Too late? – Kieran Egan

 

Mrs. Reardon walks down the pavement

which is more broken now than when 

she pushed four different children in their prams,

two of whom will be at the funeral today,

of the man she married

because the man she loved married her friend.

Her friend died last year and the man she loved

will also be at the funeral of the man she married.

The man she loved realized too late, too late

that he cared less for the woman he married

than for Patsie Reardon, née Walsh, of days long gone.

 

Mrs. Reardon and the man she still loved 

passed on this street with their children in prams, 

then he with a son and football and she with ballet shoes and a daughter

then walking with further sons and daughters, some taller than either of them.

 

Would he, after the funeral and after due time . . . ?

Her heart and stomach were afraid and light and excited.

Or will the formal reserve they had cultivated like a shell

be now so hard they can no longer break through it?

Were they still the two who had once loved each other?

His once hair . . . her once taut skin . . .

 

 

unnamed (2)Kieran Egan lives in Vancouver, Canada. His poems have appeared or are forthcoming in Quills (Canada), Literary Review of Canada, Dalhousie Review (Canada), High Window (UK), Orbis (UK), Raintown Review (USA), Envoi (UK), Shot Glass Journal (USA), Qwerty (Canada), Snapdragon (USA), The Antigonish Review (Canada), Acumen (UK), Canadian Quarterly and The Interpreter’s House (U.K); also shortlisted for the John W. Bilsland Literary Award, 2017 and for the TLS Mick Imlah prize 2017.

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A wounded goose – Kieran Egan

 

A ragged V of calling geese approaches, 

one powering to take its turn at point 

as others find their places in the slipstream. 

Then as they rise towards the line of trees 

one flailing body tumbles to the ground; 

a cry and splatter twenty feet away.

It flaps a damaged wing and starts to run 

south in the direction of its fellows,

neck straining toward them, stopping at the wall.

The wounded goose and I both stand helpless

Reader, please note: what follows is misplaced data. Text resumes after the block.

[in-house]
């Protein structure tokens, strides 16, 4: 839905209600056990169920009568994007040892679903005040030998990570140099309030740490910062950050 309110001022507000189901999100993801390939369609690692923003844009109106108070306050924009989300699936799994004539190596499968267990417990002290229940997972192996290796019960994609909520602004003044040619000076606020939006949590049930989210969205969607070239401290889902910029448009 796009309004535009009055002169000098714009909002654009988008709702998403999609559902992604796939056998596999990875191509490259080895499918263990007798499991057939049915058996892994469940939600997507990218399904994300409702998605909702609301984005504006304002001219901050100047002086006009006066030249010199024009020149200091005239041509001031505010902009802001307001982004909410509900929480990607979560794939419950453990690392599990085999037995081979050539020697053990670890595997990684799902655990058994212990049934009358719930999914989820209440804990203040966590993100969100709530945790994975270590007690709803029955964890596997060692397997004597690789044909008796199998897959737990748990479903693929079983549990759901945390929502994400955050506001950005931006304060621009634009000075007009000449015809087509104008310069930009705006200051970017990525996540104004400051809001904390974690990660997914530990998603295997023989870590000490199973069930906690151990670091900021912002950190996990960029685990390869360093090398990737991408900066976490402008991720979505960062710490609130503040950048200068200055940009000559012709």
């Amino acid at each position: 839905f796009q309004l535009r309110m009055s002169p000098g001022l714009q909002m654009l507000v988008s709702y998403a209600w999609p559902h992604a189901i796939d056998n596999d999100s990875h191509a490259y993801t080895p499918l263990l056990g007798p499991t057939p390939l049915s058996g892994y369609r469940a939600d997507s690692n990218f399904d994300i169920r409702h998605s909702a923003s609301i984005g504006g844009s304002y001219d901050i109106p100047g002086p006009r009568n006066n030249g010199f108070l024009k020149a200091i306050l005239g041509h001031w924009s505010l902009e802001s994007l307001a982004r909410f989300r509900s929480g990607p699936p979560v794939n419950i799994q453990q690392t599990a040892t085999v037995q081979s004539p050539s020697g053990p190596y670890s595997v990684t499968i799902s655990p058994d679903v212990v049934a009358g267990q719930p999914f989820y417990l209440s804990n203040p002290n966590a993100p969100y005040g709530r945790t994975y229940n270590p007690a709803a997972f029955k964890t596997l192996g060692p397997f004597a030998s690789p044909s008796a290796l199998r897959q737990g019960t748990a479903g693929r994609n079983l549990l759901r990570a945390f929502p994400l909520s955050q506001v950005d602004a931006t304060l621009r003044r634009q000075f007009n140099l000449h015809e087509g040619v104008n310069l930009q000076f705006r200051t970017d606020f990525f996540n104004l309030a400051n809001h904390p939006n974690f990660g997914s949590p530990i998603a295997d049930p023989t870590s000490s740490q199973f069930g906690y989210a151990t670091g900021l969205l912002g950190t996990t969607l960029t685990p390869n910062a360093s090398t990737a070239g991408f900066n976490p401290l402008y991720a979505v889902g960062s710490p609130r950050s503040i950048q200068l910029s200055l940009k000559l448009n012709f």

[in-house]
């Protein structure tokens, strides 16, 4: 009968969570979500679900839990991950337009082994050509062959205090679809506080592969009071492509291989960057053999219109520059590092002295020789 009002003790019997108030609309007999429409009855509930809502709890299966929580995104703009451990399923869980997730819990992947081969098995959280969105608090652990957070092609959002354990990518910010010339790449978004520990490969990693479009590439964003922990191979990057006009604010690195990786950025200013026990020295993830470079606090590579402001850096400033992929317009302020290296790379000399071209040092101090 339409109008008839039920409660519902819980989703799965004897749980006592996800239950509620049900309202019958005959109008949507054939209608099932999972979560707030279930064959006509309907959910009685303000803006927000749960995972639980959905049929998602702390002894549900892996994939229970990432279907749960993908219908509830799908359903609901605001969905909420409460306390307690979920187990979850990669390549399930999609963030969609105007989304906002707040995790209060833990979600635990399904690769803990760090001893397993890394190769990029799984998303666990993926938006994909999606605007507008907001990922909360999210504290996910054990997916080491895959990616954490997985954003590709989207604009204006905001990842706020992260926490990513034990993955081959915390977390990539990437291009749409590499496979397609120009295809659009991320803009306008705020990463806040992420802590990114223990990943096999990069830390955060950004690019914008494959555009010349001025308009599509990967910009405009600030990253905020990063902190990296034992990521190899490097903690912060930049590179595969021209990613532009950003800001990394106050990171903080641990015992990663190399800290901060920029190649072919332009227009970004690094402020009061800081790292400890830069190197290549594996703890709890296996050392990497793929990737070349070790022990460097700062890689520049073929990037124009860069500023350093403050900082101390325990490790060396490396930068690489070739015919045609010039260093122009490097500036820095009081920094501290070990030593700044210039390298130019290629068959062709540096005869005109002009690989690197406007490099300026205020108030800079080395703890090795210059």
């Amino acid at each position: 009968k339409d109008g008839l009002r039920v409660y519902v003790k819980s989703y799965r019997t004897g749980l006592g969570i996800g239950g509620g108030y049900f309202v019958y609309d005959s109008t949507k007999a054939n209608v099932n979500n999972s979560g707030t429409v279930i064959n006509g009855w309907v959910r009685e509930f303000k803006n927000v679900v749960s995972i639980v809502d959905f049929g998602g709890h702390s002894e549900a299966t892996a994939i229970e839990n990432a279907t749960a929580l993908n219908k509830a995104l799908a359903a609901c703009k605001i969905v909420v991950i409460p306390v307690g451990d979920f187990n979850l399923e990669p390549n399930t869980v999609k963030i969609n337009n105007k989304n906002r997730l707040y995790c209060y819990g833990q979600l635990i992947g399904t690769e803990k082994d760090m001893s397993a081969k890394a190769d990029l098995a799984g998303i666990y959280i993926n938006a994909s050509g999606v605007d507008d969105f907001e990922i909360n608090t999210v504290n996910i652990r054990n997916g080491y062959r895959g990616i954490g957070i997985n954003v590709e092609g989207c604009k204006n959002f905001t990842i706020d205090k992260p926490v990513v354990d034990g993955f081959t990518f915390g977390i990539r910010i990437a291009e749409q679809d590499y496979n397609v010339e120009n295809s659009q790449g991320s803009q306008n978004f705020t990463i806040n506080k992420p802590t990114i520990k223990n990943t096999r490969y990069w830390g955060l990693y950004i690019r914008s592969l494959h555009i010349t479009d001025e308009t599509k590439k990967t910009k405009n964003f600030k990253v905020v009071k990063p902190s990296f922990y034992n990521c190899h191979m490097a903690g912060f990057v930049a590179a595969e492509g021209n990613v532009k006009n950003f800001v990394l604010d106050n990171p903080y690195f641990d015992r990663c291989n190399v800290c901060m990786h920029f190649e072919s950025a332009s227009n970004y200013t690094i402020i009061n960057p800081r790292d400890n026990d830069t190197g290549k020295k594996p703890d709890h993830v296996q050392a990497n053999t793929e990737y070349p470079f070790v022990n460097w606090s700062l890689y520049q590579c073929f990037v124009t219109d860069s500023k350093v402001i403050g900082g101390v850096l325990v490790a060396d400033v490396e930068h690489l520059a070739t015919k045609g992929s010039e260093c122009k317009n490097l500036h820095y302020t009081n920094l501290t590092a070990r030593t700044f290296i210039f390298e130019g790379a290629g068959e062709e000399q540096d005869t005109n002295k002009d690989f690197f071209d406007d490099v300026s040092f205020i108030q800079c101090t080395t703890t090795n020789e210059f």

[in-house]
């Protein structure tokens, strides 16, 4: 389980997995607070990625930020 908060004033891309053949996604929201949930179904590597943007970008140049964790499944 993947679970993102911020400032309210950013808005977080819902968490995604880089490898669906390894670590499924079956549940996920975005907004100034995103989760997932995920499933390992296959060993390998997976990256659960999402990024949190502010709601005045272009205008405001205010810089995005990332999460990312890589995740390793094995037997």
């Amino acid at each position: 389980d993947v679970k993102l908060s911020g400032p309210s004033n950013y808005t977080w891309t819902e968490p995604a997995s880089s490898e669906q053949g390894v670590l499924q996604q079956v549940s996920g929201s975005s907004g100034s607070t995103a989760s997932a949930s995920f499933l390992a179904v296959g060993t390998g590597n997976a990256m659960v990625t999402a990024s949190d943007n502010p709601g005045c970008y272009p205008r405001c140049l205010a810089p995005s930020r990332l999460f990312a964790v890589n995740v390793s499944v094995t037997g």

at this sudden fathomless tragedy. 

Well to the south, the rest climb onward, 

powerful chests heaving tireless wings;

their distant honking to each other fades 

as the line dissolves in the evening sky.

 

 

 

unnamed (2)Kieran Egan lives in Vancouver, Canada. His poems have appeared or are forthcoming in Quills (Canada), Literary Review of Canada, Dalhousie Review (Canada), High Window (UK), Orbis (UK), Raintown Review (USA), Envoi (UK), Shot Glass Journal (USA), Qwerty (Canada), Snapdragon (USA), The Antigonish Review (Canada), Acumen (UK), Canadian Quarterly and The Interpreter’s House (U.K); also shortlisted for the John W. Bilsland Literary Award, 2017 and for the TLS Mick Imlah prize 2017.

Distracting photograph – Kieran Egan

 

Pensive, looking sideways, unfocused eyes,

perhaps wondering about her future.

 

Now flight-phobic, terrified of takeoffs.

To ease her anxieties I had suggested 

we bring and talk about photographs of ourselves, 

at ages five, and ten, fifteen, and twenty.

 

We examined the pensive ten-year-old girl looking sideways.

The woman she had become started to reminisce 

about her family, her school,

and what the girl in the photograph most cared about.

 

It was just a few minutes’ distraction, to ease her fears,

neither of us anticipated the flood of sobbing tears.

 

 

unnamed (2)Kieran Egan lives in Vancouver, Canada. His poems have appeared or are forthcoming in Quills (Canada), Literary Review of Canada, Dalhousie Review (Canada), High Window (UK), Orbis (UK), Raintown Review (USA), Envoi (UK), Shot Glass Journal (USA), Qwerty (Canada), Snapdragon (USA), The Antigonish Review (Canada), Acumen (UK), Canadian Quarterly and The Interpreter’s House (UK); also shortlisted for the John W. Bilsland Literary Award, 2017 and for the TLS Mick Imlah prize 2017.